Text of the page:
War danger a cause for concern around the globe
Coffins of Gen. Qassem Soleimani and others who were killed in Iraq by a U.S. drone strike, are carried on a truck surrounded by mourners during a funeral procession at the Enqelab-e-Eslami (Islamic Revolution) square in Tehran, Iran, Monday, Jan. 6, 2020. The processions mark the first time Iran honored a single man with a multi-city ceremony. Not even Ayatollah Ruhollah Khomeini, who founded the Islamic Republic, received such a processional with his death in 1989. Soleimani on Monday will lie in state at Tehran's famed Musalla mosque as the revolutionary leader did before him. | Ebrahim Noroozi/AP

Those who saw recent demonstrations against the theocratic regime ruling Iran as a good sign had their hopes set back yesterday when the funeral for the assassinated Iranian General Qassem Soleimani drew millions into the streets of Tehran, that nation’s capital. A sea of humanity turned out to demonstrate its anger with the illegal U.S. killing of the number two person in their country’s government.

Likewise, where only weeks ago there were anti-Iranian protests in Baghdad, the capital of Iraq, this weekend, thousands marched in unity there against the U.S. presence in that country.

The Iranians honored Soleimani for his work as leader of the country’s Quds Force, which has extended Iran’s influence in a number of Mideast countries, including Iraq, Lebanon, Yemen, and Syria, and which has played a major role in battling ISIS.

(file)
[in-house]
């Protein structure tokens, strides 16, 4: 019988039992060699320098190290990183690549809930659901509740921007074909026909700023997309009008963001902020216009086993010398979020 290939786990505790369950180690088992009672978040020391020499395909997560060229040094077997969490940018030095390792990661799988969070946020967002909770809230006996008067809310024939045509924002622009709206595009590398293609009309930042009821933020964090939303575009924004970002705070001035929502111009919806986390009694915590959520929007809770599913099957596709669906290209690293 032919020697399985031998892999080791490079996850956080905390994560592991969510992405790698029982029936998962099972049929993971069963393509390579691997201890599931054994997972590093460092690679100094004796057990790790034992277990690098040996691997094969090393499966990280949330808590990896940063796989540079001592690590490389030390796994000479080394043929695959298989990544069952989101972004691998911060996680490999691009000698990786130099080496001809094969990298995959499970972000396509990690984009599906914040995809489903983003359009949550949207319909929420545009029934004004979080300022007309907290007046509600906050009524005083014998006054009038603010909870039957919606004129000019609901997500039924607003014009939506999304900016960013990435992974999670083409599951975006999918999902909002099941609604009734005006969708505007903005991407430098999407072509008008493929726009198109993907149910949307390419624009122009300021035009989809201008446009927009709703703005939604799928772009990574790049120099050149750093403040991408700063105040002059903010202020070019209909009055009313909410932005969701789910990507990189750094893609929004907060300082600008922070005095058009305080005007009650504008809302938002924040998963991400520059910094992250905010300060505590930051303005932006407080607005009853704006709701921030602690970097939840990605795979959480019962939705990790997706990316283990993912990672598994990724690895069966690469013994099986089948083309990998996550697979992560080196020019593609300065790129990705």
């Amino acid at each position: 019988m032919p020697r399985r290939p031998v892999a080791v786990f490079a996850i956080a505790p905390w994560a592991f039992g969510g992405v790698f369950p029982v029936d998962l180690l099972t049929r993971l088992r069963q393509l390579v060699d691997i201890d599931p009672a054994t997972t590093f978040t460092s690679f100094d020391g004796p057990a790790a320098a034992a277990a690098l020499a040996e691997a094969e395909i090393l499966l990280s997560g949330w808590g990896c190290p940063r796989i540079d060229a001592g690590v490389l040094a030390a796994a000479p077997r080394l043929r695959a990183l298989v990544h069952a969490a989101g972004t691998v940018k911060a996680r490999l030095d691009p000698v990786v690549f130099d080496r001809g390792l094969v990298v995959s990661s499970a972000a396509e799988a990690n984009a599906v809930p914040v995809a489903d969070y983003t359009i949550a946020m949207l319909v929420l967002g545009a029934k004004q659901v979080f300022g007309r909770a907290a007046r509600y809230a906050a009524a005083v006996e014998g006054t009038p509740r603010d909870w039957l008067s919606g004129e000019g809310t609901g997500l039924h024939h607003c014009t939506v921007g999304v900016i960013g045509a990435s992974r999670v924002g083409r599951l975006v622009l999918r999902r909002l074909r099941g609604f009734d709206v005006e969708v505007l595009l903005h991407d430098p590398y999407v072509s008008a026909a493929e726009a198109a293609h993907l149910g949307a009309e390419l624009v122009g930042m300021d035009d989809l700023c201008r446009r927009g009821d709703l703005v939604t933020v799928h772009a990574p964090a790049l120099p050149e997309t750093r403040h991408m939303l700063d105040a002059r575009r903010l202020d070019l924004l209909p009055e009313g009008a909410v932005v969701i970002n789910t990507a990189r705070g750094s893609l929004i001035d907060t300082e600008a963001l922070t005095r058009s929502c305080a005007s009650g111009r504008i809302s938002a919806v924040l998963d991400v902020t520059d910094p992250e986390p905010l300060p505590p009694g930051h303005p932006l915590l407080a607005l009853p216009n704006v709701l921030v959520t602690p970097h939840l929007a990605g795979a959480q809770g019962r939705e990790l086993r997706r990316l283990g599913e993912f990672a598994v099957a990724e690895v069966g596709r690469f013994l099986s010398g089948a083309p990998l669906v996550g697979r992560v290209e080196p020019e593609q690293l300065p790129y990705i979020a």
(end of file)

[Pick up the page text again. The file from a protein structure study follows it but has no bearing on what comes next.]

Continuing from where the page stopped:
Soleimani’s replacement, Esmail Ghaani, stood on the podium shoulder to shoulder with Iran’s President Hassan Rouhani, considered a moderate, and other leaders of Iran. While the country recently saw those nationwide demonstrations over gasoline prices and calling for more democracy, Soleimani’s killing has muted the protest movement as millions—from both pro-regime and anti-regime sectors of society—condemn the U.S. attack.

Effigies of Trump were displayed—and destroyed.

Mohammad Milad Rashidi, a 26-year-old university graduate, told the Associated Press that more tension and conflict was coming. “Trump demolished the chance for any sort of [possible agreement] between Tehran and Washington. There will be more conflict in the future for sure.”

In Baghdad yesterday, the parliament voted for the expulsion of all American troops from Iraq. As the action taken by the U.S. against Soleimani took place on Iraqi soil without permission, the country’s government sees the killing as a violation of its sovereignty.

A possible indicator of the source of at least some of the support for Trump’s march to war in the Mideast, however, was the increasing price of oil stocks in the world’s major markets the last few days, with the international benchmark Brent crude soaring above $90 a barrel and the price of gold reaching a seven-year high, according to the Associated Press.

The danger for war involves not just the possibility of direct military conflict between Iran and the U.S. but for conflicts that can break out between the U.S. and pro-Iranian forces in Yemen, Syria, Lebanon, Iraq, and elsewhere.

In Lebanon, the leader of the Iran-supported Hezbollah said Trump’s action makes American military bases, warships, and service members across the Mideast fair game for attacks.

Trump, in violation of international law, has threatened to destroy cultural sites in Iran if the Iranians retaliate for the killing of Soleimani. The Iranians, in turn, have threatened “hard revenge” and even the flattening of the Israeli cites of Haifa and Tel Aviv.